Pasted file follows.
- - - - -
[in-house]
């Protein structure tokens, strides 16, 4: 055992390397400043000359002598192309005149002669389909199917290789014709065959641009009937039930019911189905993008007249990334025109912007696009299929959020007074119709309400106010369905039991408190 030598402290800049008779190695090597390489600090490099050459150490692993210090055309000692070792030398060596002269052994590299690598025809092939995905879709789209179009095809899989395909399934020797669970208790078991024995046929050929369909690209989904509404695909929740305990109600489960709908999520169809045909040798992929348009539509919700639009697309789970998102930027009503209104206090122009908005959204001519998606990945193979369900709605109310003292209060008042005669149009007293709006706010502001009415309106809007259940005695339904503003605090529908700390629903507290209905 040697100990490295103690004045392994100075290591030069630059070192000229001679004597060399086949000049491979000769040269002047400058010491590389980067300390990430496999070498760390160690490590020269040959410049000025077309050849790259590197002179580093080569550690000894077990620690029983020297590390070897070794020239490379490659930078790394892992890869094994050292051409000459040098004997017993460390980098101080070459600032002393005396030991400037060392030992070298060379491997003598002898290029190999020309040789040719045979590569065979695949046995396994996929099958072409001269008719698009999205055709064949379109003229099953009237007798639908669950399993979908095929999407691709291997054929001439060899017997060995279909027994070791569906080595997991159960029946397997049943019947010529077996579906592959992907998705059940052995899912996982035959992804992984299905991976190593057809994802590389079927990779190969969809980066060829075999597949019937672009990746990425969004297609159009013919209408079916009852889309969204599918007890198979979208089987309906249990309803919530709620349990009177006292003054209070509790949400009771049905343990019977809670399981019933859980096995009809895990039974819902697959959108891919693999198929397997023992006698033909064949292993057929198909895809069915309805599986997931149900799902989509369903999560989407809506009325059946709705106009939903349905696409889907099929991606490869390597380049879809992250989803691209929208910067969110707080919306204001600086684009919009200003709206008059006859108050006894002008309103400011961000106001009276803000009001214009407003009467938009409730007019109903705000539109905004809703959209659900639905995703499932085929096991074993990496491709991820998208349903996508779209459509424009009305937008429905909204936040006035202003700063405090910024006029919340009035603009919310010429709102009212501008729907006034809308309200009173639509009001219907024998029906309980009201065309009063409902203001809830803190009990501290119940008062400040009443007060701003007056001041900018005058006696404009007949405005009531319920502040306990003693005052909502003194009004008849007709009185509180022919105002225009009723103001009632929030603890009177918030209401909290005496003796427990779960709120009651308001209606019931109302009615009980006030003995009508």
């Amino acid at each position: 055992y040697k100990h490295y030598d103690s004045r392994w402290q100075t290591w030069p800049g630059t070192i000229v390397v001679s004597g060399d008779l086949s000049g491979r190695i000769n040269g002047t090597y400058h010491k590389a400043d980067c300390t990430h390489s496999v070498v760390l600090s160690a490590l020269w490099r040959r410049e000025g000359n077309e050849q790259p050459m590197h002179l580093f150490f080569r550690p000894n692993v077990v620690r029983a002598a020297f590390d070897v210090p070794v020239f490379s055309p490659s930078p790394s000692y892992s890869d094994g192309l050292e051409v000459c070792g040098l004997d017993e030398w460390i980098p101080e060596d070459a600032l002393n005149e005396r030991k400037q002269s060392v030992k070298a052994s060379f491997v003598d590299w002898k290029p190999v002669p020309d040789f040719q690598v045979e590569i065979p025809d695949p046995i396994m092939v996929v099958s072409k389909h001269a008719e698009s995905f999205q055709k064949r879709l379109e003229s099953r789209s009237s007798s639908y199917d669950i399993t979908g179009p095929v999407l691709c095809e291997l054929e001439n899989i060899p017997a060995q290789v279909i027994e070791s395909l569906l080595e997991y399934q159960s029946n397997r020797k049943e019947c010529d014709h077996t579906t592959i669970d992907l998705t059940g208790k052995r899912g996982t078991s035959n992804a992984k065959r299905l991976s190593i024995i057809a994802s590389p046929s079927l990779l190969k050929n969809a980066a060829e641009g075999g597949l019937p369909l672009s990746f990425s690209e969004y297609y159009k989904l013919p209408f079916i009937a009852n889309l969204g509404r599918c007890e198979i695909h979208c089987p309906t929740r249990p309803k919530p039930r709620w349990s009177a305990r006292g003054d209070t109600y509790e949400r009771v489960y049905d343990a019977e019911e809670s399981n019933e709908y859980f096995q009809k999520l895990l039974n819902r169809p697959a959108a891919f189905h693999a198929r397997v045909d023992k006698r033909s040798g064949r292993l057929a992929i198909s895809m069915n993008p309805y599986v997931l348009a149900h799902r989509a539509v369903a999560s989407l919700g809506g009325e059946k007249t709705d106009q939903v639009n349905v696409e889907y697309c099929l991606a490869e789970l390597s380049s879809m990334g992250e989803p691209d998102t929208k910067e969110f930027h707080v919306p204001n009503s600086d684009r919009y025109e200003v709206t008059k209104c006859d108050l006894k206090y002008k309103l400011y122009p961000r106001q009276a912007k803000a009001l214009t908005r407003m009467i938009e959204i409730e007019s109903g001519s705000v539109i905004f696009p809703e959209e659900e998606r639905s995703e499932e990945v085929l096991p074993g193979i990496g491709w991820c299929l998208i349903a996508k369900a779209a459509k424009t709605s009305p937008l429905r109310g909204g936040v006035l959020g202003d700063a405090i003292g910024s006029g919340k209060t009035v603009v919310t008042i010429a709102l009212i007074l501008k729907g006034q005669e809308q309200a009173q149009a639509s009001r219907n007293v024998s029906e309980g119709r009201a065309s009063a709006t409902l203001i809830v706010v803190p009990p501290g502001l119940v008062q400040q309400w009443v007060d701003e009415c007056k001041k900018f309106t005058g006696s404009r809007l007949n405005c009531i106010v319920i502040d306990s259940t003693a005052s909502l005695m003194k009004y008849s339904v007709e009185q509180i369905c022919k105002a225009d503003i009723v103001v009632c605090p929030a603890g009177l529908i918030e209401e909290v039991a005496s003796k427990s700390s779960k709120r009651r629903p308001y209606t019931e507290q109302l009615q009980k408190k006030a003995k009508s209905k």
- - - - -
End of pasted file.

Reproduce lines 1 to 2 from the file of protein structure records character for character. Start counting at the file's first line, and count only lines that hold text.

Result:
[in-house]
């Protein structure tokens, strides 16, 4: 055992390397400043000359002598192309005149002669389909199917290789014709065959641009009937039930019911189905993008007249990334025109912007696009299929959020007074119709309400106010369905039991408190 030598402290800049008779190695090597390489600090490099050459150490692993210090055309000692070792030398060596002269052994590299690598025809092939995905879709789209179009095809899989395909399934020797669970208790078991024995046929050929369909690209989904509404695909929740305990109600489960709908999520169809045909040798992929348009539509919700639009697309789970998102930027009503209104206090122009908005959204001519998606990945193979369900709605109310003292209060008042005669149009007293709006706010502001009415309106809007259940005695339904503003605090529908700390629903507290209905 040697100990490295103690004045392994100075290591030069630059070192000229001679004597060399086949000049491979000769040269002047400058010491590389980067300390990430496999070498760390160690490590020269040959410049000025077309050849790259590197002179580093080569550690000894077990620690029983020297590390070897070794020239490379490659930078790394892992890869094994050292051409000459040098004997017993460390980098101080070459600032002393005396030991400037060392030992070298060379491997003598002898290029190999020309040789040719045979590569065979695949046995396994996929099958072409001269008719698009999205055709064949379109003229099953009237007798639908669950399993979908095929999407691709291997054929001439060899017997060995279909027994070791569906080595997991159960029946397997049943019947010529077996579906592959992907998705059940052995899912996982035959992804992984299905991976190593057809994802590389079927990779190969969809980066060829075999597949019937672009990746990425969004297609159009013919209408079916009852889309969204599918007890198979979208089987309906249990309803919530709620349990009177006292003054209070509790949400009771049905343990019977809670399981019933859980096995009809895990039974819902697959959108891919693999198929397997023992006698033909064949292993057929198909895809069915309805599986997931149900799902989509369903999560989407809506009325059946709705106009939903349905696409889907099929991606490869390597380049879809992250989803691209929208910067969110707080919306204001600086684009919009200003709206008059006859108050006894002008309103400011961000106001009276803000009001214009407003009467938009409730007019109903705000539109905004809703959209659900639905995703499932085929096991074993990496491709991820998208349903996508779209459509424009009305937008429905909204936040006035202003700063405090910024006029919340009035603009919310010429709102009212501008729907006034809308309200009173639509009001219907024998029906309980009201065309009063409902203001809830803190009990501290119940008062400040009443007060701003007056001041900018005058006696404009007949405005009531319920502040306990003693005052909502003194009004008849007709009185509180022919105002225009009723103001009632929030603890009177918030209401909290005496003796427990779960709120009651308001209606019931109302009615009980006030003995009508």